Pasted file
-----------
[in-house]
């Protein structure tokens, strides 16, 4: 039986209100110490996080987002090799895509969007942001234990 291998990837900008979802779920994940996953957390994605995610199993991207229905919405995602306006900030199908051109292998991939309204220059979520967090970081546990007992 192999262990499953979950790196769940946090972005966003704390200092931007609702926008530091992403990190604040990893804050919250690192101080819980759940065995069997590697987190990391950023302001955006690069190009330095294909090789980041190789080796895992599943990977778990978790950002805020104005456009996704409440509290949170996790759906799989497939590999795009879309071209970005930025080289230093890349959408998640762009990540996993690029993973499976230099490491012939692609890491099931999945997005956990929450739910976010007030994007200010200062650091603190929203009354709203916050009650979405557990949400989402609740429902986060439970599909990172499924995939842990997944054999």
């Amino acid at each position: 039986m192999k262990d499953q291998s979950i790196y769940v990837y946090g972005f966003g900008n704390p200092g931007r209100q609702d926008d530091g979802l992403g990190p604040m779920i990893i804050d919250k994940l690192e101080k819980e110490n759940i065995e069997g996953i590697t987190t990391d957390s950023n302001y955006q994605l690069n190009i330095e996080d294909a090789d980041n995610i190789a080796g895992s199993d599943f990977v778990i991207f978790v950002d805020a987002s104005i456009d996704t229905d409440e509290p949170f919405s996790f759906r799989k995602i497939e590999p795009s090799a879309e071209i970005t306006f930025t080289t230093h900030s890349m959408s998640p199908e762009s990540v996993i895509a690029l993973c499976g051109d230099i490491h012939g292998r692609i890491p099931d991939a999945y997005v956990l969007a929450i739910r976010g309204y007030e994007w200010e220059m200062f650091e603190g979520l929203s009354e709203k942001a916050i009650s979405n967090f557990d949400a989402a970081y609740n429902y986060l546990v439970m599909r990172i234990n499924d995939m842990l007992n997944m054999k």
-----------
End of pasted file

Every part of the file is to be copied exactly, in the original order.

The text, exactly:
[in-house]
């Protein structure tokens, strides 16, 4: 039986209100110490996080987002090799895509969007942001234990 291998990837900008979802779920994940996953957390994605995610199993991207229905919405995602306006900030199908051109292998991939309204220059979520967090970081546990007992 192999262990499953979950790196769940946090972005966003704390200092931007609702926008530091992403990190604040990893804050919250690192101080819980759940065995069997590697987190990391950023302001955006690069190009330095294909090789980041190789080796895992599943990977778990978790950002805020104005456009996704409440509290949170996790759906799989497939590999795009879309071209970005930025080289230093890349959408998640762009990540996993690029993973499976230099490491012939692609890491099931999945997005956990929450739910976010007030994007200010200062650091603190929203009354709203916050009650979405557990949400989402609740429902986060439970599909990172499924995939842990997944054999």
């Amino acid at each position: 039986m192999k262990d499953q291998s979950i790196y769940v990837y946090g972005f966003g900008n704390p200092g931007r209100q609702d926008d530091g979802l992403g990190p604040m779920i990893i804050d919250k994940l690192e101080k819980e110490n759940i065995e069997g996953i590697t987190t990391d957390s950023n302001y955006q994605l690069n190009i330095e996080d294909a090789d980041n995610i190789a080796g895992s199993d599943f990977v778990i991207f978790v950002d805020a987002s104005i456009d996704t229905d409440e509290p949170f919405s996790f759906r799989k995602i497939e590999p795009s090799a879309e071209i970005t306006f930025t080289t230093h900030s890349m959408s998640p199908e762009s990540v996993i895509a690029l993973c499976g051109d230099i490491h012939g292998r692609i890491p099931d991939a999945y997005v956990l969007a929450i739910r976010g309204y007030e994007w200010e220059m200062f650091e603190g979520l929203s009354e709203k942001a916050i009650s979405n967090f557990d949400a989402a970081y609740n429902y986060l546990v439970m599909r990172i234990n499924d995939m842990l007992n997944m054999k």